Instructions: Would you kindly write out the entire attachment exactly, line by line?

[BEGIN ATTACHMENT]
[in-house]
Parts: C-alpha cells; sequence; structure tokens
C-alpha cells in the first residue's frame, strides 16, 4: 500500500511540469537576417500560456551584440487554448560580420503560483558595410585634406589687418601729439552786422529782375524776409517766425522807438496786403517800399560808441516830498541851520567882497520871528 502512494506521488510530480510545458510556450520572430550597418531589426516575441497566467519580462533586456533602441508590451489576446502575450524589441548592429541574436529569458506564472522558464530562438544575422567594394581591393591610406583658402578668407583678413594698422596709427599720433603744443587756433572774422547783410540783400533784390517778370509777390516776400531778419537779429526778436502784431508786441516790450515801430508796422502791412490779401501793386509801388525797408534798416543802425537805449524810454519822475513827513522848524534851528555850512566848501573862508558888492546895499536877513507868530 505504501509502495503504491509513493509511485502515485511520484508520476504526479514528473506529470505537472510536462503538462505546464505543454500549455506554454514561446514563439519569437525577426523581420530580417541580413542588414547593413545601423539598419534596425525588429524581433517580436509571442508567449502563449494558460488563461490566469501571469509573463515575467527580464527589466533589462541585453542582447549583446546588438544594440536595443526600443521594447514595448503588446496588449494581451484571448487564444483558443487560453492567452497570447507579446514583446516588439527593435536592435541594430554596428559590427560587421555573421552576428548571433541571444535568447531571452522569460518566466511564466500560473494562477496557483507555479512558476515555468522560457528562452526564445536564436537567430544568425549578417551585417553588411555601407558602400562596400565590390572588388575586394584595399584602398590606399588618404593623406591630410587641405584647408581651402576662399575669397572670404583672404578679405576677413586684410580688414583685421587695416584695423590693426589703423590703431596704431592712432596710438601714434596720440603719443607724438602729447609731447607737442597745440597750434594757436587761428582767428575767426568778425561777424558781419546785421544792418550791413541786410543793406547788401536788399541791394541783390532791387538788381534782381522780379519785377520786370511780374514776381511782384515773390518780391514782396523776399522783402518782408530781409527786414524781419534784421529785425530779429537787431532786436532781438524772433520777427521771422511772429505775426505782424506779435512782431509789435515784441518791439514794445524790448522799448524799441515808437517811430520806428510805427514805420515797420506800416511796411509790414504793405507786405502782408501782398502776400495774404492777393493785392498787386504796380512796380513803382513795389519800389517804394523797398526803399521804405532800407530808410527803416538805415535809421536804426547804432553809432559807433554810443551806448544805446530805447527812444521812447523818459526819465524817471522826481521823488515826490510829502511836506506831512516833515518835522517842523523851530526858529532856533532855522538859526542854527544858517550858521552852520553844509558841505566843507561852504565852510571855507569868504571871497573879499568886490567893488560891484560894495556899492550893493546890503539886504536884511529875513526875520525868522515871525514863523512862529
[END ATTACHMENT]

[in-house]
Parts: C-alpha cells; sequence; structure tokens
C-alpha cells in the first residue's frame, strides 16, 4: 500500500511540469537576417500560456551584440487554448560580420503560483558595410585634406589687418601729439552786422529782375524776409517766425522807438496786403517800399560808441516830498541851520567882497520871528 502512494506521488510530480510545458510556450520572430550597418531589426516575441497566467519580462533586456533602441508590451489576446502575450524589441548592429541574436529569458506564472522558464530562438544575422567594394581591393591610406583658402578668407583678413594698422596709427599720433603744443587756433572774422547783410540783400533784390517778370509777390516776400531778419537779429526778436502784431508786441516790450515801430508796422502791412490779401501793386509801388525797408534798416543802425537805449524810454519822475513827513522848524534851528555850512566848501573862508558888492546895499536877513507868530 505504501509502495503504491509513493509511485502515485511520484508520476504526479514528473506529470505537472510536462503538462505546464505543454500549455506554454514561446514563439519569437525577426523581420530580417541580413542588414547593413545601423539598419534596425525588429524581433517580436509571442508567449502563449494558460488563461490566469501571469509573463515575467527580464527589466533589462541585453542582447549583446546588438544594440536595443526600443521594447514595448503588446496588449494581451484571448487564444483558443487560453492567452497570447507579446514583446516588439527593435536592435541594430554596428559590427560587421555573421552576428548571433541571444535568447531571452522569460518566466511564466500560473494562477496557483507555479512558476515555468522560457528562452526564445536564436537567430544568425549578417551585417553588411555601407558602400562596400565590390572588388575586394584595399584602398590606399588618404593623406591630410587641405584647408581651402576662399575669397572670404583672404578679405576677413586684410580688414583685421587695416584695423590693426589703423590703431596704431592712432596710438601714434596720440603719443607724438602729447609731447607737442597745440597750434594757436587761428582767428575767426568778425561777424558781419546785421544792418550791413541786410543793406547788401536788399541791394541783390532791387538788381534782381522780379519785377520786370511780374514776381511782384515773390518780391514782396523776399522783402518782408530781409527786414524781419534784421529785425530779429537787431532786436532781438524772433520777427521771422511772429505775426505782424506779435512782431509789435515784441518791439514794445524790448522799448524799441515808437517811430520806428510805427514805420515797420506800416511796411509790414504793405507786405502782408501782398502776400495774404492777393493785392498787386504796380512796380513803382513795389519800389517804394523797398526803399521804405532800407530808410527803416538805415535809421536804426547804432553809432559807433554810443551806448544805446530805447527812444521812447523818459526819465524817471522826481521823488515826490510829502511836506506831512516833515518835522517842523523851530526858529532856533532855522538859526542854527544858517550858521552852520553844509558841505566843507561852504565852510571855507569868504571871497573879499568886490567893488560891484560894495556899492550893493546890503539886504536884511529875513526875520525868522515871525514863523512862529